IS THIS COUNTRY prepared for the next influenza pandemic? This autumn's troubling dearth of flu vaccine is hardly a good omen, particularly because British regulators say that their American counterparts had advance notice of their intention to ban 48 million doses of British-made vaccine bound for U.S. markets, and indeed they appear to have had time to buy extra doses themselves. U.S. officials deny having advance knowledge and say that they thought problems at the British plant were under control. It is apparent that those at the highest levels of the U.S. government were taken by surprise, a clear indication that information does not flow up the public health bureaucracy as swiftly as it ought to.

This is no trivial problem, because bureaucratic flexibility and rapid information flow will be needed if the world is suddenly confronted with a particularly virulent form of flu, possibly originating in the strains that killed millions of birds in Asia last year and that have spread to humans in several recently documented cases. Scientists have long feared a repetition of the flu pandemics that killed more than 500,000 Americans (and millions more worldwide) in 1918 and 70,000 in 1957. Knowing of these predictions, officials at the Department of Health and Human Services have just begun funding the research and production of new vaccines as well as new antiviral influenza drugs. They are also working on developing a "surge capacity," in the form of spare chickens, whose eggs are used to produce vaccines, in case it suddenly becomes necessary to make large quantities. Unfortunately, this capacity is not yet in place.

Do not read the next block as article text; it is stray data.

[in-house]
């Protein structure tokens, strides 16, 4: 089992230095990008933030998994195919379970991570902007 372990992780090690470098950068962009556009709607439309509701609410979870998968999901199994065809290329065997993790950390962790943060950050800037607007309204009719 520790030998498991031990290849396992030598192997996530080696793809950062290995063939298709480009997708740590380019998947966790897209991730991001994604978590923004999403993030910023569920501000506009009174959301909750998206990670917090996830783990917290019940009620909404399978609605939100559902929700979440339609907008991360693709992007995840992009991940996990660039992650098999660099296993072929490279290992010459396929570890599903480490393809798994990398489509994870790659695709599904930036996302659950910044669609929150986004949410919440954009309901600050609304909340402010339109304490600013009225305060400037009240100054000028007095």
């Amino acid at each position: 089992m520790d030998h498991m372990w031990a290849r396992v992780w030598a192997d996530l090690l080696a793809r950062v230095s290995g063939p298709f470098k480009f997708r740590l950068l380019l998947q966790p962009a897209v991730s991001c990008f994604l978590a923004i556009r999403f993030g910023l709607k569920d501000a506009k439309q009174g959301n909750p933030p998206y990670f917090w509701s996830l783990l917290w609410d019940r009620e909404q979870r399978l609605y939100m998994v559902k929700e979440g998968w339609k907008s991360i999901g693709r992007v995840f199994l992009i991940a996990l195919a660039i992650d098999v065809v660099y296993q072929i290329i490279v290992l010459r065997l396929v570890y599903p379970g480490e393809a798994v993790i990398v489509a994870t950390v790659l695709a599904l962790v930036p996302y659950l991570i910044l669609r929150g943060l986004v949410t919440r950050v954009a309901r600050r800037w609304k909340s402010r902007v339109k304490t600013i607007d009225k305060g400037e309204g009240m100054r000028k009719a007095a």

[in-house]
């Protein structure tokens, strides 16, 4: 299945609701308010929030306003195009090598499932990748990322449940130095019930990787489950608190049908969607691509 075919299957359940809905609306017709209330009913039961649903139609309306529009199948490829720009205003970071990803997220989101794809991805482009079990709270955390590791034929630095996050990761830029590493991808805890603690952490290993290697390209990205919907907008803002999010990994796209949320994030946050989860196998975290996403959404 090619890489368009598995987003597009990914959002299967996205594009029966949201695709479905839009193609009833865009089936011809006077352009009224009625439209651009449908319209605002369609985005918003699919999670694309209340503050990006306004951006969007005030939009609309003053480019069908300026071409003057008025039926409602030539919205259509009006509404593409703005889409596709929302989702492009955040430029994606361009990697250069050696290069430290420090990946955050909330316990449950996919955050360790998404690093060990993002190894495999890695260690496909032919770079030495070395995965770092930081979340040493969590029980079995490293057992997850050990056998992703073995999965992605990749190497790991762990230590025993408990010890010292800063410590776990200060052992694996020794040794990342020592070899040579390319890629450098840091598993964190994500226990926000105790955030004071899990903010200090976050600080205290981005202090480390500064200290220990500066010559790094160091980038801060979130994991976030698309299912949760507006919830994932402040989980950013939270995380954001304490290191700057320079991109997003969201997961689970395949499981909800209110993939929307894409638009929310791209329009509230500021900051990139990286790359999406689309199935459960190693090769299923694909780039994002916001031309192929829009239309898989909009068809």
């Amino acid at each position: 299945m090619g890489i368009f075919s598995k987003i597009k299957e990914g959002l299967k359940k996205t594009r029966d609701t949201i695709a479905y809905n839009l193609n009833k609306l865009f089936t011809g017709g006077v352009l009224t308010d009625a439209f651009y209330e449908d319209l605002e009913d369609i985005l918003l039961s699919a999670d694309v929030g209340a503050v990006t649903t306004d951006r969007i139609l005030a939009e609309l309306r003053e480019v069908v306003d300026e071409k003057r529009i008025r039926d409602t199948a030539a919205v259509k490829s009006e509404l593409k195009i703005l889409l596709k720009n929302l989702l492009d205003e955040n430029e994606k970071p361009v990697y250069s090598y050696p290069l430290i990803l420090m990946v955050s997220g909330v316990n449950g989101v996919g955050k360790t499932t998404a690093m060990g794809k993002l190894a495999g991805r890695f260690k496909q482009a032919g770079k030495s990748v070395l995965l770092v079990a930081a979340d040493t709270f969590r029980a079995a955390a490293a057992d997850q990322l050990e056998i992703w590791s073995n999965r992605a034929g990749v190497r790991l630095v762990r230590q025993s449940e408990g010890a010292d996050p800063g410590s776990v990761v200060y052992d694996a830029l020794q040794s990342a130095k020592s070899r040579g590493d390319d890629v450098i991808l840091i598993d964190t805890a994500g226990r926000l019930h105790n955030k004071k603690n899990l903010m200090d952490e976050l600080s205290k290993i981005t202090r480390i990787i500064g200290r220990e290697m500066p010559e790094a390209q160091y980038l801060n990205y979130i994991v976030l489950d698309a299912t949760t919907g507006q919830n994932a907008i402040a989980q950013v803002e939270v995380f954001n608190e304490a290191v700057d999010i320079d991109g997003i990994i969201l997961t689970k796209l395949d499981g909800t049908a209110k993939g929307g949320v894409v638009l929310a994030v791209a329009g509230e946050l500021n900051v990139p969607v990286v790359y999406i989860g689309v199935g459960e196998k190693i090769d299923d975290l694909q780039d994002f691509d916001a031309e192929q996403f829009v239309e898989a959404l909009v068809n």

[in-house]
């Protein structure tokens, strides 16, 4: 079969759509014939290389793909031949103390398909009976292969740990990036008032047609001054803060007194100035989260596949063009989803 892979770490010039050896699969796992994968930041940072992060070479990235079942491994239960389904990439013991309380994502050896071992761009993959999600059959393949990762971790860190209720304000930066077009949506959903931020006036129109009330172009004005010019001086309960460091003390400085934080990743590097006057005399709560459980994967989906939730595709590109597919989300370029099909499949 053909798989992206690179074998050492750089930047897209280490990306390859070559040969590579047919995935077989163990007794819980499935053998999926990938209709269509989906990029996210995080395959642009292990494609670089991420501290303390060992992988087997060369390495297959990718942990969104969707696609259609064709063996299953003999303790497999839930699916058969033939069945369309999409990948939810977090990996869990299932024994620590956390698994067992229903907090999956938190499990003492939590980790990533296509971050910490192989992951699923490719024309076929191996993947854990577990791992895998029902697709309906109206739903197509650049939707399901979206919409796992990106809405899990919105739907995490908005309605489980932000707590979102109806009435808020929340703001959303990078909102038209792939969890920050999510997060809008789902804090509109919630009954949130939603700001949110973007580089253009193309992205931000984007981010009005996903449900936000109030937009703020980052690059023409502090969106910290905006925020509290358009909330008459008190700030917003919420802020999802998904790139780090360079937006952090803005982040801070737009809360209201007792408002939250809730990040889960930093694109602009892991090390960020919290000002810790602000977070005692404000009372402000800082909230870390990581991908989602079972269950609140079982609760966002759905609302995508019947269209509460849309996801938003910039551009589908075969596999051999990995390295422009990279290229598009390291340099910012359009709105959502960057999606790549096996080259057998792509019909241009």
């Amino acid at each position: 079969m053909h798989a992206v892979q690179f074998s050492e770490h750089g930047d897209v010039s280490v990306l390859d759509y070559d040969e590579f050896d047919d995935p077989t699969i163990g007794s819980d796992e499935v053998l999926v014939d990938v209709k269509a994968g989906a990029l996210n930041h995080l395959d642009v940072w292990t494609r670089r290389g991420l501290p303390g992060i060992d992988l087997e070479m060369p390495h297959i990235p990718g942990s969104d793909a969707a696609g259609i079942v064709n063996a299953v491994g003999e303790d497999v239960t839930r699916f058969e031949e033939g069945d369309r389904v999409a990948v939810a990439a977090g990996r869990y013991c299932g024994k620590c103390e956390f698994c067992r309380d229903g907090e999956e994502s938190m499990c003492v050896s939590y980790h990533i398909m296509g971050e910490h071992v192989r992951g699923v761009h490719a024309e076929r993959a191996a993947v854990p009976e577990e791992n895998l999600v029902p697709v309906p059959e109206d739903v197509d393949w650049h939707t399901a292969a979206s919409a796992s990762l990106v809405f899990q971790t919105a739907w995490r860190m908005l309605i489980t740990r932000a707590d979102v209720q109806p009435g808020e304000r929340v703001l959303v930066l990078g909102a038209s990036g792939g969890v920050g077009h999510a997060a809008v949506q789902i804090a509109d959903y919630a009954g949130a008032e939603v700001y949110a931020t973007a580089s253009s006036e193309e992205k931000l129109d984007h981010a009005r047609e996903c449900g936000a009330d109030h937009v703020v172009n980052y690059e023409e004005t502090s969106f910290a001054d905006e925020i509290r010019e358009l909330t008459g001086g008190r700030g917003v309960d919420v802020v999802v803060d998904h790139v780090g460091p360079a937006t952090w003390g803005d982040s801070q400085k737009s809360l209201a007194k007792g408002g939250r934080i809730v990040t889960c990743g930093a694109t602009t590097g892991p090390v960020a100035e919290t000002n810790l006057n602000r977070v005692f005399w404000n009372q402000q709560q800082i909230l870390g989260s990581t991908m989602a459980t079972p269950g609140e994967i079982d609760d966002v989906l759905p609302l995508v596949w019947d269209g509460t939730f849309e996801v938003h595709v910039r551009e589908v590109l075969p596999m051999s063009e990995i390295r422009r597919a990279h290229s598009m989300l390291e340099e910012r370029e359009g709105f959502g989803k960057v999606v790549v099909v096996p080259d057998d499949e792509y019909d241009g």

Less clear is whether the system would be able to cope with the burden that a virulent influenza epidemic would place on the government's laboratories, which would have to isolate and analyze the new virus and swiftly produce vaccines and drugs for it. Congress's fondness for budget "earmarks" means, for example, that some scientists fear they will not have the flexibility needed to switch their resources rapidly from one project to another. And the private and university labs doing more advanced genetic science are not working as closely with government labs as they could, a failure that might, in the case of a swift-moving virus, result in the loss of critical preparation time. (To put it differently: A few days' delay, in the case of a flu pandemic, could mean thousands of extra deaths.) Together with other specialists, Nancy J. Cox, director of the influenza lab at the Centers for Disease Control and Prevention in Atlanta, has called for the creation of a state-of-the-art genetic analysis lab dedicated solely to flu virus. But Congress and HHS could, if they focused on this problem, establish a more flexible, better-funded system within the CDC, even if they are not ready to fund a large new lab. Although this isn't a problem that many people have yet focused on, they will if a virulent flu virus strikes. By then, of course, it may be too late.